Alumni Profile: Reid Standish
Issued: Thu, 16 Nov 2017 10:02:00 GMT
What is your background?
I'm originally from Langley, which is a town in British Columbia, Canada. I received my undergraduate degree in International Studies from Simon Fraser University. For most of my studies, I've had a strong interest in the former Soviet Union and took all the courses related to that part of the world that I could while doing my Bachelor's degree. I did a work exchange programme in Ukraine when I was 19, which peaked my interest, but was then drawn to Central Asia over the course of my studies and I focused on that region while at the University of Glasgow. Throughout all the school work, I knew I wanted to be a journalist and worked at my school paper in Canada and also edited and managed a now-defunct international affairs magazine for students called
The Hidden Transcript, which the IMRCEES programme supported during my tenure in 2012-2014. During my second year in Kazakhstan, I freelanced and blogged for several media outlets while writing my thesis.
What is the best memory from the programme?
It's hard to pick one moment. I made a lot of great friends during the progrmame and was able to travel, live and do research in several different countries. IMRCEES also funded me while I did an internship after my first year in Washington and that helped me get a sense for the city and build some ties that were useful after graduation when I was looking for work.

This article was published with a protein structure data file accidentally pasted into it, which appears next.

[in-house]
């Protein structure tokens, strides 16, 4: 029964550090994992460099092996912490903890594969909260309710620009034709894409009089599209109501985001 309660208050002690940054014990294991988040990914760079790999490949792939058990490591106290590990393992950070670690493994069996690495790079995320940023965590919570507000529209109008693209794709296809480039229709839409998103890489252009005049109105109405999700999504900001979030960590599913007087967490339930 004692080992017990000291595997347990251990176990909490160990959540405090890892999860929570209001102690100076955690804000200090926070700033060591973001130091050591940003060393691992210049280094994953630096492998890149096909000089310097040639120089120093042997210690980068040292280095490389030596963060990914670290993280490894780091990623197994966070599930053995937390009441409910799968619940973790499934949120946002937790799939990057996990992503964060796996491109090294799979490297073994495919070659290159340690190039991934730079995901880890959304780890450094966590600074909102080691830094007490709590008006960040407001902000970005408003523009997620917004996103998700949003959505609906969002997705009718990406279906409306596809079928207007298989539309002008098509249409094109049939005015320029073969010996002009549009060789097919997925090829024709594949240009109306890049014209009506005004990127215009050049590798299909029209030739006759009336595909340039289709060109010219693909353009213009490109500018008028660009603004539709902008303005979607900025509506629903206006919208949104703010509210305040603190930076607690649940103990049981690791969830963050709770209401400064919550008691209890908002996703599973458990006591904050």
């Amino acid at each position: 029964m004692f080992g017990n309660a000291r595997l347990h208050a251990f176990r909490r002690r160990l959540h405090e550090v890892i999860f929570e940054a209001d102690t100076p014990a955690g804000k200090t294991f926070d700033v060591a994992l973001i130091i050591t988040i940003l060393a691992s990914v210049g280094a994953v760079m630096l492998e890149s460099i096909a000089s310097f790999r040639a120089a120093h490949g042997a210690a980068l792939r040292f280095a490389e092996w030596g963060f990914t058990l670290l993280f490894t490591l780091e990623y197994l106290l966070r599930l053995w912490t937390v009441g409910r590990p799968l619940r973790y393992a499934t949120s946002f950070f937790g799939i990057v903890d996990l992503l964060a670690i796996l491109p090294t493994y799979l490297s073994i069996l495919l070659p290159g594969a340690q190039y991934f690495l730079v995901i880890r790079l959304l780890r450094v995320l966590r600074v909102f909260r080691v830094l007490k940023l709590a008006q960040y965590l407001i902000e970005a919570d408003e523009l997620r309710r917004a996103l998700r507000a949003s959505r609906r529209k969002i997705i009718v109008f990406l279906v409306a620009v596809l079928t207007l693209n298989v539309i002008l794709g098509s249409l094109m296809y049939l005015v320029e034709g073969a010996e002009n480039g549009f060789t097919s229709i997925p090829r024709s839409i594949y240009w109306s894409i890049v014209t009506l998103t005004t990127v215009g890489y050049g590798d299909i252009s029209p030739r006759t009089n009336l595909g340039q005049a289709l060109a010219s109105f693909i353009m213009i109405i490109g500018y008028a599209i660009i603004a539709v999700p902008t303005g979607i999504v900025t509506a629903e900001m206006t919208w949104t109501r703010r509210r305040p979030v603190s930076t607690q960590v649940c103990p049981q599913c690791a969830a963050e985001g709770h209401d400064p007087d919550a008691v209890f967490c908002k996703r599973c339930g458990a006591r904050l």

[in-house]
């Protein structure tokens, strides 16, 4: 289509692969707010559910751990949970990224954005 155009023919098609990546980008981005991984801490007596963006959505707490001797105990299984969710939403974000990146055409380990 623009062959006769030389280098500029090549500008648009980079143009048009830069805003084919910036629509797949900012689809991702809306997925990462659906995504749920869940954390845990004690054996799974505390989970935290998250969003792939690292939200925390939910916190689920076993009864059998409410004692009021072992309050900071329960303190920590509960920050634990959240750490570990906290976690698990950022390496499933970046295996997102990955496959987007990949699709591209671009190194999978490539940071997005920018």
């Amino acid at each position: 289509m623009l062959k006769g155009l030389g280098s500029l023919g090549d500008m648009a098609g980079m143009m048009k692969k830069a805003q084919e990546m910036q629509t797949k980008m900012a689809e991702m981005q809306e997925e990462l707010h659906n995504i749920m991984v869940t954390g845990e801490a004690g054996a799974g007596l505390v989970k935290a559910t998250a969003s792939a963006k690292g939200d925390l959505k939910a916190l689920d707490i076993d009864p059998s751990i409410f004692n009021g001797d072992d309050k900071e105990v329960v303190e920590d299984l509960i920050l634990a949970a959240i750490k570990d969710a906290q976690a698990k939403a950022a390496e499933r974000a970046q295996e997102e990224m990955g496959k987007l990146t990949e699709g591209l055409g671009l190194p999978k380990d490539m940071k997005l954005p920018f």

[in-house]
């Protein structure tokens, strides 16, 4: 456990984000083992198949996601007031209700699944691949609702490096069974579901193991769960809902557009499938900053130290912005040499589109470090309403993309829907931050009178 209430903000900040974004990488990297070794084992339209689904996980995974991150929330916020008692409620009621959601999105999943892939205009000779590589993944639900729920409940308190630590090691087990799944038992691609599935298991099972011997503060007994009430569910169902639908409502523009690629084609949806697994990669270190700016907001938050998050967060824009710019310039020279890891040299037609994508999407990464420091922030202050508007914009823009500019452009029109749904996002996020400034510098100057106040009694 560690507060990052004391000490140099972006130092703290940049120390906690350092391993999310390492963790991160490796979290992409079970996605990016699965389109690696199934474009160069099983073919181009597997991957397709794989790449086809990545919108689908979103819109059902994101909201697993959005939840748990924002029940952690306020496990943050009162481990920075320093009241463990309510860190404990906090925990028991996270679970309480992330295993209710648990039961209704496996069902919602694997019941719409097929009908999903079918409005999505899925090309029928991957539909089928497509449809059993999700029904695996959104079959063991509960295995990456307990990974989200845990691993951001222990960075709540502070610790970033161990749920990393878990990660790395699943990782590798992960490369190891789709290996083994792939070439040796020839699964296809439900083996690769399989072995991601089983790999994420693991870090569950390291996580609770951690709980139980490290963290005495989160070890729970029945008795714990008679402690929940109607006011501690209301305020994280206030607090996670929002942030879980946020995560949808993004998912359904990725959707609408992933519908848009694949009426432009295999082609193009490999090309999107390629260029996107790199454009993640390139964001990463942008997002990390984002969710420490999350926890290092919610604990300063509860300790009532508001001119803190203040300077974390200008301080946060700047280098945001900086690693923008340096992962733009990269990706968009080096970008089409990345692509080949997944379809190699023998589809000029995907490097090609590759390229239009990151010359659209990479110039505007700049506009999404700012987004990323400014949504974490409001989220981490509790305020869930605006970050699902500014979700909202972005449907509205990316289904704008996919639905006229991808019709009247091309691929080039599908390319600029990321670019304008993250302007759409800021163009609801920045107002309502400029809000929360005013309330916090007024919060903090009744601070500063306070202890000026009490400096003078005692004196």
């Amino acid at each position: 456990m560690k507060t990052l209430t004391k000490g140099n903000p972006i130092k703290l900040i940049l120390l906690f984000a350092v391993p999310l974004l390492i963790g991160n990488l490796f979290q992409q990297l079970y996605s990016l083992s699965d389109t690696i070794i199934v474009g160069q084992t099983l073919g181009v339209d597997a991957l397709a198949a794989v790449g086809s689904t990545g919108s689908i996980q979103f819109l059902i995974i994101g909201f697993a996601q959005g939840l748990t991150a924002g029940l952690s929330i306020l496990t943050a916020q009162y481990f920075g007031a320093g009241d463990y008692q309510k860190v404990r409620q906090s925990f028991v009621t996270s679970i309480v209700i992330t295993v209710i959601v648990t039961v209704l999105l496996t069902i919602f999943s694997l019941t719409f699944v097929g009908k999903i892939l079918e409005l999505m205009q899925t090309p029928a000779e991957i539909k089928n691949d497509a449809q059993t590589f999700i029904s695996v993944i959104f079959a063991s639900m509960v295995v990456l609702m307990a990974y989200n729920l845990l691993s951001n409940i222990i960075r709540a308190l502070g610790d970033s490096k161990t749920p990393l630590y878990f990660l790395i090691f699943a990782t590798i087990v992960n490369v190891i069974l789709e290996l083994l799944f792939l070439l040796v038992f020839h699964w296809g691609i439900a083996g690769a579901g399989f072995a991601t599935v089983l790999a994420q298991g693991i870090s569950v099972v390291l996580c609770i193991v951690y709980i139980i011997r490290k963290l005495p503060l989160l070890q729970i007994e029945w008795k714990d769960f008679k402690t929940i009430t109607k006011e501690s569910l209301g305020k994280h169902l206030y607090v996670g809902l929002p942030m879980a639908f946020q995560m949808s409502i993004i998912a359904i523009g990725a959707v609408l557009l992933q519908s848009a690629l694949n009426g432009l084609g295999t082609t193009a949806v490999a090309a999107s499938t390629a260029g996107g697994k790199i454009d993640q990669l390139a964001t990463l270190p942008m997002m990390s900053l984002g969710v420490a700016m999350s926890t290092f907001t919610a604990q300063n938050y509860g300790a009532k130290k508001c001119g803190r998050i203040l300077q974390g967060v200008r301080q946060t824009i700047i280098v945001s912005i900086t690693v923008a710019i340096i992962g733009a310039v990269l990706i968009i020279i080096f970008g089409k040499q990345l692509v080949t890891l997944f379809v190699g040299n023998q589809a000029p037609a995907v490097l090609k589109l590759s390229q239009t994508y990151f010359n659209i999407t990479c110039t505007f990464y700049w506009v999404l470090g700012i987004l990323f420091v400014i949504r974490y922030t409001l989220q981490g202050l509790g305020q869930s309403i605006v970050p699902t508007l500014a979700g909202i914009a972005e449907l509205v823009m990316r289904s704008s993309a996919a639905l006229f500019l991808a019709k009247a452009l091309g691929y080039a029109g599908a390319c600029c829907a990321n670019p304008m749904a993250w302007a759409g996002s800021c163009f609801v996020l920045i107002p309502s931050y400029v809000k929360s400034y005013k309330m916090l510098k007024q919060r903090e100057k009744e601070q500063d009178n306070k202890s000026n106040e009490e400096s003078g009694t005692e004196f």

What are you doing now?
After graduation I was hired by Foreign Policy magazine in Washington D.C. I started there as an editorial researcher, fact-checking articles, doing editorial tasks and blogging but was promoted over the years to editing and reporting. In addition to reporting in DC, I also did reporting trips in Europe and Central Asia and was able to hone my skills as a journalist and truly get a sense of what it's like to be part of a fast-paced and dynamic news organisation. I left Foreign Policy as an Associate Editor in August 2017 and currently live in Helsinki, Finland where I work as a freelance correspondent for several U.S. publications, like The Atlantic, Public Radio International, and Foreign Policy magazine. I currently cover nothern Europe, the Baltics, and Eastern Europe.
What advise would you give to our current students and applicants?
Work hard and take risks. The programme offers a lot of opportunities and other avenues for important experiences, skills and contacts that will come in handy, but it's up to you to make it work. Enjoy the experience, make friends and roll with the sometimes stressful flow of coursework and your thesis, but don't be shy about taking the initiative to get more out of the programme.